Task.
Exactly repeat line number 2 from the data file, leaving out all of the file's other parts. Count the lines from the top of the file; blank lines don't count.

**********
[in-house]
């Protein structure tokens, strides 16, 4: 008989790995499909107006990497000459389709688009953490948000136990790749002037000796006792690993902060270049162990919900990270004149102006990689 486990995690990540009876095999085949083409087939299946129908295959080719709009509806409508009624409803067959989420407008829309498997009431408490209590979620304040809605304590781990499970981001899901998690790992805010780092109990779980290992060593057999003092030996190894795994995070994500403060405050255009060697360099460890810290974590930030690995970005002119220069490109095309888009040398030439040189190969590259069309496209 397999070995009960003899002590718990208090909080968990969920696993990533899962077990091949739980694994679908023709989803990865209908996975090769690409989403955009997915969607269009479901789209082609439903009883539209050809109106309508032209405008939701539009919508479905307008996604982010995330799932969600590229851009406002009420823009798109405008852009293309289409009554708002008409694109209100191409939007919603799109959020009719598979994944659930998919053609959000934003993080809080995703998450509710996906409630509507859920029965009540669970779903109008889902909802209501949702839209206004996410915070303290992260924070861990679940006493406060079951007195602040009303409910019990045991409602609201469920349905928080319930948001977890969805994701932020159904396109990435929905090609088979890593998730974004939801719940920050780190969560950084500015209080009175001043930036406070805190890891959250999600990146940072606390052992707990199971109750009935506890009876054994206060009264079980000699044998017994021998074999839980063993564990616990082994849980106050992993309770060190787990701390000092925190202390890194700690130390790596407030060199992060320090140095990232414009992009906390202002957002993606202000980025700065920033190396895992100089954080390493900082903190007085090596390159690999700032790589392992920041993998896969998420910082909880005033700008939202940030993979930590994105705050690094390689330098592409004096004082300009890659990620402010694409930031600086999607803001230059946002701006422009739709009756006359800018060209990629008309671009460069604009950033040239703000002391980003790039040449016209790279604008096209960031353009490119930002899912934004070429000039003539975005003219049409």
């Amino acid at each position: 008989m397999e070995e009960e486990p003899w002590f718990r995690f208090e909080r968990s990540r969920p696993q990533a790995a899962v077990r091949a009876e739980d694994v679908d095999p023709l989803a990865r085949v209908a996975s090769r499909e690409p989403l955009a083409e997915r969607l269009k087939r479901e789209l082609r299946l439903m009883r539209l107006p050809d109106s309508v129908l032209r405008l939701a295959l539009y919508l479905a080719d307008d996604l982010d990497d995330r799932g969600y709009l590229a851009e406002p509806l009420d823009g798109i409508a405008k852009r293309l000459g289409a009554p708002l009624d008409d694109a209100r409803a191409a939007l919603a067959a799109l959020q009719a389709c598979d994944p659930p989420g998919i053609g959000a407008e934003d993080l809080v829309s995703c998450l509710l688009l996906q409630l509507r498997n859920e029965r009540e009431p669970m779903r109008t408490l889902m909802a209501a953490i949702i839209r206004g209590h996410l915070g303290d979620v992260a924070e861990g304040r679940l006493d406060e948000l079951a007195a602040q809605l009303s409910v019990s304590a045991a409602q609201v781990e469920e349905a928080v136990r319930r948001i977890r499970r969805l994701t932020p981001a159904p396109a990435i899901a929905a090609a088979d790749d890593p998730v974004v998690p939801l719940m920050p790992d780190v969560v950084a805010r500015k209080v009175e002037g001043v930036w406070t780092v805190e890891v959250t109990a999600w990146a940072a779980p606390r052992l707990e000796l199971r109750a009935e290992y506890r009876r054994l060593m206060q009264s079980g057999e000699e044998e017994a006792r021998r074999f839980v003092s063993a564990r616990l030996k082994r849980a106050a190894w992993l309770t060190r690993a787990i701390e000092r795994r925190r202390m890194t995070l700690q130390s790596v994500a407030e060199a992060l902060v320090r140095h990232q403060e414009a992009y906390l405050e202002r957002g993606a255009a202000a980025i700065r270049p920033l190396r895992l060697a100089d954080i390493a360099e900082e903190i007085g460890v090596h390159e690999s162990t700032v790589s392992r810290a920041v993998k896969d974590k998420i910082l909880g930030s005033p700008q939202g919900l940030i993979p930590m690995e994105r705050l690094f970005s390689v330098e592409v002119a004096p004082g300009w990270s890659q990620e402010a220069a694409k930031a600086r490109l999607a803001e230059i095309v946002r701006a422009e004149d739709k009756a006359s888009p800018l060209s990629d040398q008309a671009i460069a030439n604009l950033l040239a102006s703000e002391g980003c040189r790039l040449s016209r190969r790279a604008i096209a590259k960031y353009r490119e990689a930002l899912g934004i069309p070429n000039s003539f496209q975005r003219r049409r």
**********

């Protein structure tokens, strides 16, 4: 008989790995499909107006990497000459389709688009953490948000136990790749002037000796006792690993902060270049162990919900990270004149102006990689 486990995690990540009876095999085949083409087939299946129908295959080719709009509806409508009624409803067959989420407008829309498997009431408490209590979620304040809605304590781990499970981001899901998690790992805010780092109990779980290992060593057999003092030996190894795994995070994500403060405050255009060697360099460890810290974590930030690995970005002119220069490109095309888009040398030439040189190969590259069309496209 397999070995009960003899002590718990208090909080968990969920696993990533899962077990091949739980694994679908023709989803990865209908996975090769690409989403955009997915969607269009479901789209082609439903009883539209050809109106309508032209405008939701539009919508479905307008996604982010995330799932969600590229851009406002009420823009798109405008852009293309289409009554708002008409694109209100191409939007919603799109959020009719598979994944659930998919053609959000934003993080809080995703998450509710996906409630509507859920029965009540669970779903109008889902909802209501949702839209206004996410915070303290992260924070861990679940006493406060079951007195602040009303409910019990045991409602609201469920349905928080319930948001977890969805994701932020159904396109990435929905090609088979890593998730974004939801719940920050780190969560950084500015209080009175001043930036406070805190890891959250999600990146940072606390052992707990199971109750009935506890009876054994206060009264079980000699044998017994021998074999839980063993564990616990082994849980106050992993309770060190787990701390000092925190202390890194700690130390790596407030060199992060320090140095990232414009992009906390202002957002993606202000980025700065920033190396895992100089954080390493900082903190007085090596390159690999700032790589392992920041993998896969998420910082909880005033700008939202940030993979930590994105705050690094390689330098592409004096004082300009890659990620402010694409930031600086999607803001230059946002701006422009739709009756006359800018060209990629008309671009460069604009950033040239703000002391980003790039040449016209790279604008096209960031353009490119930002899912934004070429000039003539975005003219049409």